Can Exercise Improve Processing Speed?


Does your child seem bright but take a long time to understand things? Does information go in one ear and right out the other? It’s possible that they struggle with slow processing speed. Processing speed is how long it takes your brain to take information in and do something with that information. This relates to classroom success, social connections, and overall ability to learn. Fortunately, slow processing speeds don’t mean that your child is unintelligent. There are plenty of great ways to support growth in processing speed! 

If you want your child’s mind to move faster, get their body to move faster! One very simple strategy to improve processing speed in children is to get them to exercise. Vigorous aerobic exercise is a proven tool for improving processing speed in children. Exercise can also improve many complementary skills such as attention, working memory, cognitive flexibility, inhibitory control, academic knowledge, and executive functions that also impact long-term processing-speed skills. How exactly can exercise improve processing speed?

It appears that exercise directly impacts the neurochemistry of the brain. Exercise increases brain-derived neurotrophic factors, levels of synaptic proteins, and the availability of insulin-like growth factors, all of which contribute to cell development and neural plasticity. Exercise can also promote increased arousal and blood flow in the prefrontal cortex. Why does this matter? These keep the brain healthy and active. In the same way that exercising your muscles is a lifetime investment, exercising your brain keeps it functioning better for longer. Kids who struggle with brain-based skills benefit even more from brain and body exercises, and these effects can follow them throughout their lives. 

Reacting to a softball and catching it takes some quick-thinking skills.

Researchers have come to understand that acute exercise is helpful across many thinking skills. Newer research further explores this, indicating that ongoing exercise improves cognition through brain changes. There is almost universal agreement that both long and short term exercise improve processing speed. This study also suggests that vigorous physical exercise has a similar impact to stimulant medication on the brain. In fact, the lowest performing groups gain the greatest benefits of exercise for the brain. 

One theory suggests that the reason exercise improves processing speed is that fast processing was an essential skill for our early ancestors who needed to go out and find food and be alert for danger. High levels of physical activity coincides with the development of our cognitive abilities for survival. In the twenty-first century, our safer, sedentary lifestyles may not be as nurturing to our brains as the more physical lifestyles of the past. It may well be that human brains need supplemental physical activity in order to grow.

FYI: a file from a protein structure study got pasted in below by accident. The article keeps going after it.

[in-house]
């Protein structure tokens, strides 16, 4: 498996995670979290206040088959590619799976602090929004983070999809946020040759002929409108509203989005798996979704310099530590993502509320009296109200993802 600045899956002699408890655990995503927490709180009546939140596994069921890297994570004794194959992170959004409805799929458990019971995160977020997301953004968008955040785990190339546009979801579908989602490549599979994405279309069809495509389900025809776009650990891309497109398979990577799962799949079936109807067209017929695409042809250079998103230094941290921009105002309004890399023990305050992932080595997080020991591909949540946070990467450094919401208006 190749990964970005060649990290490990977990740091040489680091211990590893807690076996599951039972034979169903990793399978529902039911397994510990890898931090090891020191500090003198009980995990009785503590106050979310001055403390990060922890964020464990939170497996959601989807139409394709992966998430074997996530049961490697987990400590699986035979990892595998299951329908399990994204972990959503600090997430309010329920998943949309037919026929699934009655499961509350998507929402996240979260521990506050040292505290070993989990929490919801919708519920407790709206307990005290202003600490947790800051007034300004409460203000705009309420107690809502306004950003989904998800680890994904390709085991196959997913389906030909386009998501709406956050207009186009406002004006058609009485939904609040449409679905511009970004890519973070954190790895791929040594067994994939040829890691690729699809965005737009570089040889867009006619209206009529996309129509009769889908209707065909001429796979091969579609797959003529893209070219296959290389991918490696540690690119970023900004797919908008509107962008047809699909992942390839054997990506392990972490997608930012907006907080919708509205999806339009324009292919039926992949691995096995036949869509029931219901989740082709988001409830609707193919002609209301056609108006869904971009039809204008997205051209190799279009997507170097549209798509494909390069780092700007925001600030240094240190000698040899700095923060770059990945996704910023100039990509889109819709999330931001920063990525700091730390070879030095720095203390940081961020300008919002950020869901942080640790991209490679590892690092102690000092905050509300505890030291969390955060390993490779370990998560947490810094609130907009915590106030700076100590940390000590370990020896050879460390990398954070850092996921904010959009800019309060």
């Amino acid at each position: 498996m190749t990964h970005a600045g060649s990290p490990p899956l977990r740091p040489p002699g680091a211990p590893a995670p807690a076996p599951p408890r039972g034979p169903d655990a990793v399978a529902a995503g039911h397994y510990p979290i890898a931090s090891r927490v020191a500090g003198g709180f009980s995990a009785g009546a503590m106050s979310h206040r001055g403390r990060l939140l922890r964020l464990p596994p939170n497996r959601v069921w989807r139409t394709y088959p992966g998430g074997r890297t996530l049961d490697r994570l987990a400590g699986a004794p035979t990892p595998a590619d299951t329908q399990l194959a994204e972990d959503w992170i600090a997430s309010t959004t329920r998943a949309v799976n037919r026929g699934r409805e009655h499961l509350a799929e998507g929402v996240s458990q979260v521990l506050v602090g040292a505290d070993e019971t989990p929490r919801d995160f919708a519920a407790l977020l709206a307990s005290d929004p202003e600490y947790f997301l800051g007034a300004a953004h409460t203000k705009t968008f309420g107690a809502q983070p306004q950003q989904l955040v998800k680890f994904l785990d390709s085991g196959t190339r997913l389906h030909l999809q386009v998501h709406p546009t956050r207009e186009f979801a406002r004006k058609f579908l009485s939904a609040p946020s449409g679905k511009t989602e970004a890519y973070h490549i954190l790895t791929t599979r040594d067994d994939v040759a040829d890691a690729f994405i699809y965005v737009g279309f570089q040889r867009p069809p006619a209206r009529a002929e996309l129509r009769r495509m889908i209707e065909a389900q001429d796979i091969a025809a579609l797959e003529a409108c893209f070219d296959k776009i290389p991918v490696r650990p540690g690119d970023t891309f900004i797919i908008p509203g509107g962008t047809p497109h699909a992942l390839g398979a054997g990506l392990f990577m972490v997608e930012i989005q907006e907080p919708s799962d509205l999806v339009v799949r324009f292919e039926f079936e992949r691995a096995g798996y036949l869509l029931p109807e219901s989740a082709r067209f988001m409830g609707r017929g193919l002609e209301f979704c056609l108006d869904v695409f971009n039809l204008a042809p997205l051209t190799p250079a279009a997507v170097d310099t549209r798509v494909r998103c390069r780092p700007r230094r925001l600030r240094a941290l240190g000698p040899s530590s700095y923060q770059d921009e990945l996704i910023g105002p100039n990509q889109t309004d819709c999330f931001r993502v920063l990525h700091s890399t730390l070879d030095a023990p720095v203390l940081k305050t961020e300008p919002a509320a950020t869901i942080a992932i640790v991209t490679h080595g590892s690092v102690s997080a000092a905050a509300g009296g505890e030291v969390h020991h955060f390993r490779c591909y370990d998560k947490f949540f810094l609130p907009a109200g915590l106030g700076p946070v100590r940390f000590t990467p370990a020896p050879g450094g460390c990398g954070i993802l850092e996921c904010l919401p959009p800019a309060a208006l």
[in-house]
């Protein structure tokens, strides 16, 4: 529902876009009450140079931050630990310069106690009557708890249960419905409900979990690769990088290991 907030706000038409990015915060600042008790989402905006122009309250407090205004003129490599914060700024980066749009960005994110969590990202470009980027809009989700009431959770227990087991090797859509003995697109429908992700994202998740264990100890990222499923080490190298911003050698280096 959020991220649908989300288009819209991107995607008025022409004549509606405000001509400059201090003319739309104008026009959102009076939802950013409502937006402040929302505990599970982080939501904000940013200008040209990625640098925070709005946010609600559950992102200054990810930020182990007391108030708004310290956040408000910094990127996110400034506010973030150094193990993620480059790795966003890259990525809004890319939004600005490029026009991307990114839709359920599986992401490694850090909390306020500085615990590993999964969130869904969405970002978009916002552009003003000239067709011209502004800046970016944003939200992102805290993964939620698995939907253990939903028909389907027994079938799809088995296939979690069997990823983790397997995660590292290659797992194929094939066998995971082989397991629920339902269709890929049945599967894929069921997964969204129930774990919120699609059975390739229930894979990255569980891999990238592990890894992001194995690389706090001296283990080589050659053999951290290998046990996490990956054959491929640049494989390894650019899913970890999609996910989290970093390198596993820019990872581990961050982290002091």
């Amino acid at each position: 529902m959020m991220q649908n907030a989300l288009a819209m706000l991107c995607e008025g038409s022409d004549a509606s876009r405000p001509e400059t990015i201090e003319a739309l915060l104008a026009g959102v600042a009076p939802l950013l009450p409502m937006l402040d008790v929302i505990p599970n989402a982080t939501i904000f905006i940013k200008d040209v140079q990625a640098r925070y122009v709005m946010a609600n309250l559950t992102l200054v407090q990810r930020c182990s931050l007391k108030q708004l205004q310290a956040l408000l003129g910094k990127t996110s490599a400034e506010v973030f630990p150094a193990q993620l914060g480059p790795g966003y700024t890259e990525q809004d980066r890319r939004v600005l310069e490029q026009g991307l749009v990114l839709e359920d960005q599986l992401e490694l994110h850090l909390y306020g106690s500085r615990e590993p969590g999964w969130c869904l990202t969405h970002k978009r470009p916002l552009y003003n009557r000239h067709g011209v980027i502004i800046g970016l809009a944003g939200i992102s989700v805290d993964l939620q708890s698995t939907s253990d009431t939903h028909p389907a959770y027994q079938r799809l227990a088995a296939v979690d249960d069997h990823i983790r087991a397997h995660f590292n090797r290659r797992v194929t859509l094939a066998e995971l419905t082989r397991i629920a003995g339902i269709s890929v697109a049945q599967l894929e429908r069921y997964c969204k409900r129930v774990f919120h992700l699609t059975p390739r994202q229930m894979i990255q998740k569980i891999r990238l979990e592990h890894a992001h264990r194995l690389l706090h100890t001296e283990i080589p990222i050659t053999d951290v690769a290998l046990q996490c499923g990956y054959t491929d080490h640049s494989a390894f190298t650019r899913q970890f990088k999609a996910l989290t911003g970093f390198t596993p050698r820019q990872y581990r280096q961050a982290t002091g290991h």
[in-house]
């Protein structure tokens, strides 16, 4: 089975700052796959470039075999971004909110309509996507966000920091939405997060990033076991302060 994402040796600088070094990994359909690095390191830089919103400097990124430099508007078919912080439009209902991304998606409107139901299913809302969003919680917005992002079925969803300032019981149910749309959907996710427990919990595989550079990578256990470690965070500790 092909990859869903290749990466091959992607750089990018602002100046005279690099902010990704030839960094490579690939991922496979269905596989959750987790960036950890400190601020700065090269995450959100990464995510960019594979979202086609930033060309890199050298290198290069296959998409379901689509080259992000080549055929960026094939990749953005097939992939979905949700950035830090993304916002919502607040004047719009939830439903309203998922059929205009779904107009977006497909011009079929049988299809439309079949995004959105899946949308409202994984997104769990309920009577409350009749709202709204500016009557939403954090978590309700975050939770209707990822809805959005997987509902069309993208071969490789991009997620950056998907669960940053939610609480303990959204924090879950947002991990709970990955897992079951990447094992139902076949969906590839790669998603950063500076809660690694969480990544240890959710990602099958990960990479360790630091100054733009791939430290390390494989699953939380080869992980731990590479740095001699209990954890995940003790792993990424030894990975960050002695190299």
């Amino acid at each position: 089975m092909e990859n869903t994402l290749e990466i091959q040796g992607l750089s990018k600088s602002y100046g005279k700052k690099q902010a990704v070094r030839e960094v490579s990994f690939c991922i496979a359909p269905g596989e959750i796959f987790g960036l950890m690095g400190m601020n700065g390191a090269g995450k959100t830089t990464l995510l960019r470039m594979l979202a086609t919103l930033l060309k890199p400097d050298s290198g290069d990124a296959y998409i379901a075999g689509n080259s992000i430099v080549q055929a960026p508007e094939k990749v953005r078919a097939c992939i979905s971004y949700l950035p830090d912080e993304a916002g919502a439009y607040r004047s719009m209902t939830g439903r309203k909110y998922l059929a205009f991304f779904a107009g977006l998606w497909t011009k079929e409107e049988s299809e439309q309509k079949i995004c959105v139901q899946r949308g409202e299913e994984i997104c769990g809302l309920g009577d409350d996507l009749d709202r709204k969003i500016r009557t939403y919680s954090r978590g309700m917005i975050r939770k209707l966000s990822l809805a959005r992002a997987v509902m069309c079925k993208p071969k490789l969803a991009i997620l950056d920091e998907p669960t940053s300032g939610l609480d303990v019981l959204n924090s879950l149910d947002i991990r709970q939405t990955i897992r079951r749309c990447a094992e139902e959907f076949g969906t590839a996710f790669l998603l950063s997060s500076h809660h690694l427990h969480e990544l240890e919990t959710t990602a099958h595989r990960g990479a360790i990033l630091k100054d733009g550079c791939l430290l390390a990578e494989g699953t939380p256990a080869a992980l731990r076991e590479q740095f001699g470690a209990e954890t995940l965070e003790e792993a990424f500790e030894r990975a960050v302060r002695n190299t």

This wealth of evidence strongly supports that regular exercise can lead to improvement in processing speed skills. While the research suggests that exercise is often beneficial for other executive-functioning and cognitive skills, it is consistent in findings that processing-speed skills are always positively impacted, particularly for individuals with slow processing speed.

This simple intervention has benefits for the mind and body beyond processing speed too. The data suggest that the best type of exercise might be something vigorous with complex body movements. This is consistent with what John Ratey has found in his research on kids with ADHD that he describes in his book Spark. It suggests that exercises such as dance, tennis, swimming, skating, soccer, hockey, bicycling, and other complex sports may be powerful and readily available interventions for slow processing speed.

It is important for a growing child to have a balanced Play Diet structured to their unique individual needs. Some children benefit from more active play, and some from more digital play. Having a healthy dose of all types of play supports children in their development into well-adjusted, successful adults. 

To support enhancing your child’s processing speed through both exercise and digital play, find games and activities that help to improve this skill on our site. Additionally, our site hosts a number of unique, digital play-based courses that help kids strengthen their executive functioning skills. Skills such as time management and focus could help your child with slow processing speed take in information more readily. 


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